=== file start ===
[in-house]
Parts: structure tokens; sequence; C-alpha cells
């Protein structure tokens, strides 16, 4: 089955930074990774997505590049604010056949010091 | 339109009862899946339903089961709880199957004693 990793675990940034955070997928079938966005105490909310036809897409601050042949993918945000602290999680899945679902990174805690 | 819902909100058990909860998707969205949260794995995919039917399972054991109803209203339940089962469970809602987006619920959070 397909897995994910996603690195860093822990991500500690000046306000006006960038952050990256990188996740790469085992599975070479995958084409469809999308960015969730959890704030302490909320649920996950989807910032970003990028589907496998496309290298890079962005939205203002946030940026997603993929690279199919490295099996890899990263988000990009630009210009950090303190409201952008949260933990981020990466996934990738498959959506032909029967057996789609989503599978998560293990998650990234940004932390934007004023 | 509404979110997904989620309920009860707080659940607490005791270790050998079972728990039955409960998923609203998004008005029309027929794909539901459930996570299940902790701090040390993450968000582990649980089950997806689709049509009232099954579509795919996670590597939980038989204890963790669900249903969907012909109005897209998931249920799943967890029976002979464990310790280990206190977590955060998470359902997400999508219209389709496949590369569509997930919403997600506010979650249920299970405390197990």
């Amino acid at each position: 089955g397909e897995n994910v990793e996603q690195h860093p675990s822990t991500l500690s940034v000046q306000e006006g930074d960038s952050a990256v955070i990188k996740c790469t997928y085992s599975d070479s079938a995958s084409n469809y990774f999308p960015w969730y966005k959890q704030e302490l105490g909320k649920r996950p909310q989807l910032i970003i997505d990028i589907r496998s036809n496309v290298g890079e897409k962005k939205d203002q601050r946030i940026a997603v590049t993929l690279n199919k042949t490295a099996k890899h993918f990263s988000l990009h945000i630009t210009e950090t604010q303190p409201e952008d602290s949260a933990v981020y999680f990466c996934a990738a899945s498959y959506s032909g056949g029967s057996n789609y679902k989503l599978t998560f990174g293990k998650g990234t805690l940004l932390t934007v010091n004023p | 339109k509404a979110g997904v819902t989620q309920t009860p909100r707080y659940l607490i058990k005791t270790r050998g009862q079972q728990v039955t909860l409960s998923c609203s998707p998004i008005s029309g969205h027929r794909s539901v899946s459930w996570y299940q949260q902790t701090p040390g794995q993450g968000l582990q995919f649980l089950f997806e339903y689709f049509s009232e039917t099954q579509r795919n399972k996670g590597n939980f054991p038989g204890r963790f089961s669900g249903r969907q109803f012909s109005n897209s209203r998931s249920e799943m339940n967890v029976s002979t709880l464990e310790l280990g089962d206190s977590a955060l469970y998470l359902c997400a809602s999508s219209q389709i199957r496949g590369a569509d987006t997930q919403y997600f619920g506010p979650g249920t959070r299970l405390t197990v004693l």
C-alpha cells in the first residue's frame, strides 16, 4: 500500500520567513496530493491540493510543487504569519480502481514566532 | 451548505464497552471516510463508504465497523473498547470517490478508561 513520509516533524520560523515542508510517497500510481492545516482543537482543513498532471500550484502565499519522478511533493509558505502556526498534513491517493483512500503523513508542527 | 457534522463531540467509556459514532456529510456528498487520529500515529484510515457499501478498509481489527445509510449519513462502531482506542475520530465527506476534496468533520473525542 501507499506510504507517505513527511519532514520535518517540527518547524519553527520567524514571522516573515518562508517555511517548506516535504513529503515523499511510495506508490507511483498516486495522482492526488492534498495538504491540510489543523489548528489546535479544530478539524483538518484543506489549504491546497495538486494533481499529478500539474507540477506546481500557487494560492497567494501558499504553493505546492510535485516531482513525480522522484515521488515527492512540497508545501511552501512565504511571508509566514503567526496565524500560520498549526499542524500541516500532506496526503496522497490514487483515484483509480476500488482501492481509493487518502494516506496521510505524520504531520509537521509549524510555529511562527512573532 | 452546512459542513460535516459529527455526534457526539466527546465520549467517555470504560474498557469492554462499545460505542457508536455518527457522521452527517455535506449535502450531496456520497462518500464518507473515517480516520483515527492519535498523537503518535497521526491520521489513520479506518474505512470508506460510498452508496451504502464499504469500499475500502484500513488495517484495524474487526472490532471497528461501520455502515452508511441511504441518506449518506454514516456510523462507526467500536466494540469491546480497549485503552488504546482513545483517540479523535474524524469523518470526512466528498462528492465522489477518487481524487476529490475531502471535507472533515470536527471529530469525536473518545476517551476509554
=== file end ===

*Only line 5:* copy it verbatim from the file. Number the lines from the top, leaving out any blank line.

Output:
C-alpha cells in the first residue's frame, strides 16, 4: 500500500520567513496530493491540493510543487504569519480502481514566532 | 451548505464497552471516510463508504465497523473498547470517490478508561 513520509516533524520560523515542508510517497500510481492545516482543537482543513498532471500550484502565499519522478511533493509558505502556526498534513491517493483512500503523513508542527 | 457534522463531540467509556459514532456529510456528498487520529500515529484510515457499501478498509481489527445509510449519513462502531482506542475520530465527506476534496468533520473525542 501507499506510504507517505513527511519532514520535518517540527518547524519553527520567524514571522516573515518562508517555511517548506516535504513529503515523499511510495506508490507511483498516486495522482492526488492534498495538504491540510489543523489548528489546535479544530478539524483538518484543506489549504491546497495538486494533481499529478500539474507540477506546481500557487494560492497567494501558499504553493505546492510535485516531482513525480522522484515521488515527492512540497508545501511552501512565504511571508509566514503567526496565524500560520498549526499542524500541516500532506496526503496522497490514487483515484483509480476500488482501492481509493487518502494516506496521510505524520504531520509537521509549524510555529511562527512573532 | 452546512459542513460535516459529527455526534457526539466527546465520549467517555470504560474498557469492554462499545460505542457508536455518527457522521452527517455535506449535502450531496456520497462518500464518507473515517480516520483515527492519535498523537503518535497521526491520521489513520479506518474505512470508506460510498452508496451504502464499504469500499475500502484500513488495517484495524474487526472490532471497528461501520455502515452508511441511504441518506449518506454514516456510523462507526467500536466494540469491546480497549485503552488504546482513545483517540479523535474524524469523518470526512466528498462528492465522489477518487481524487476529490475531502471535507472533515470536527471529530469525536473518545476517551476509554